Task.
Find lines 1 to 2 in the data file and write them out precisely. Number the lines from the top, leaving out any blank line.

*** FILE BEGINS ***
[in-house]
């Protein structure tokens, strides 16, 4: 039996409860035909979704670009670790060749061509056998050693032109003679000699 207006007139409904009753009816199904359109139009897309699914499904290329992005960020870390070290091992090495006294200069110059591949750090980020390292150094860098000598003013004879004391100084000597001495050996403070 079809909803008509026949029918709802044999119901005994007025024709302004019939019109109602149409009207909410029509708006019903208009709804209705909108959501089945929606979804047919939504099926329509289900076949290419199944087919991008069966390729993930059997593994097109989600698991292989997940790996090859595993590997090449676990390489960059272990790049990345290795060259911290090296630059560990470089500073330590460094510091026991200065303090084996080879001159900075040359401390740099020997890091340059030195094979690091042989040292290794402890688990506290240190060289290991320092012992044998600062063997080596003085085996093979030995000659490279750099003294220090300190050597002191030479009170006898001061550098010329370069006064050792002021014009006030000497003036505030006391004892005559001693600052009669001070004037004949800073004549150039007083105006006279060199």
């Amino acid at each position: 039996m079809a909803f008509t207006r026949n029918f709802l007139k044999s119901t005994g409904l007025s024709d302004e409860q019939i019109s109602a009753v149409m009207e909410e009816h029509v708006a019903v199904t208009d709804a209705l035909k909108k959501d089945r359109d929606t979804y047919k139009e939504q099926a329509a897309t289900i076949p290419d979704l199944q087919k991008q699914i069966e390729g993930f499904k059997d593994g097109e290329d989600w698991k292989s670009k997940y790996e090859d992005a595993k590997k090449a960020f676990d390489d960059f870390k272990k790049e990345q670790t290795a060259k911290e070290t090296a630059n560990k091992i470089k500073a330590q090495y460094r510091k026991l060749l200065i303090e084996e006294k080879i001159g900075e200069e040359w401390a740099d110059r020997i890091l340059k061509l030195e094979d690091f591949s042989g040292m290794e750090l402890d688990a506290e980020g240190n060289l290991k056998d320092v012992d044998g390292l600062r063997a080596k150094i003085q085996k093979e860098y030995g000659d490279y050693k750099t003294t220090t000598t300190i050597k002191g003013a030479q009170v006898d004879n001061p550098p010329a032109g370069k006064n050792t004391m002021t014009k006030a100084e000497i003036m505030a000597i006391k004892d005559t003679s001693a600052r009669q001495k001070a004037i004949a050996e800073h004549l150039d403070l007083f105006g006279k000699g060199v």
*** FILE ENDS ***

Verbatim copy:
[in-house]
């Protein structure tokens, strides 16, 4: 039996409860035909979704670009670790060749061509056998050693032109003679000699 207006007139409904009753009816199904359109139009897309699914499904290329992005960020870390070290091992090495006294200069110059591949750090980020390292150094860098000598003013004879004391100084000597001495050996403070 079809909803008509026949029918709802044999119901005994007025024709302004019939019109109602149409009207909410029509708006019903208009709804209705909108959501089945929606979804047919939504099926329509289900076949290419199944087919991008069966390729993930059997593994097109989600698991292989997940790996090859595993590997090449676990390489960059272990790049990345290795060259911290090296630059560990470089500073330590460094510091026991200065303090084996080879001159900075040359401390740099020997890091340059030195094979690091042989040292290794402890688990506290240190060289290991320092012992044998600062063997080596003085085996093979030995000659490279750099003294220090300190050597002191030479009170006898001061550098010329370069006064050792002021014009006030000497003036505030006391004892005559001693600052009669001070004037004949800073004549150039007083105006006279060199």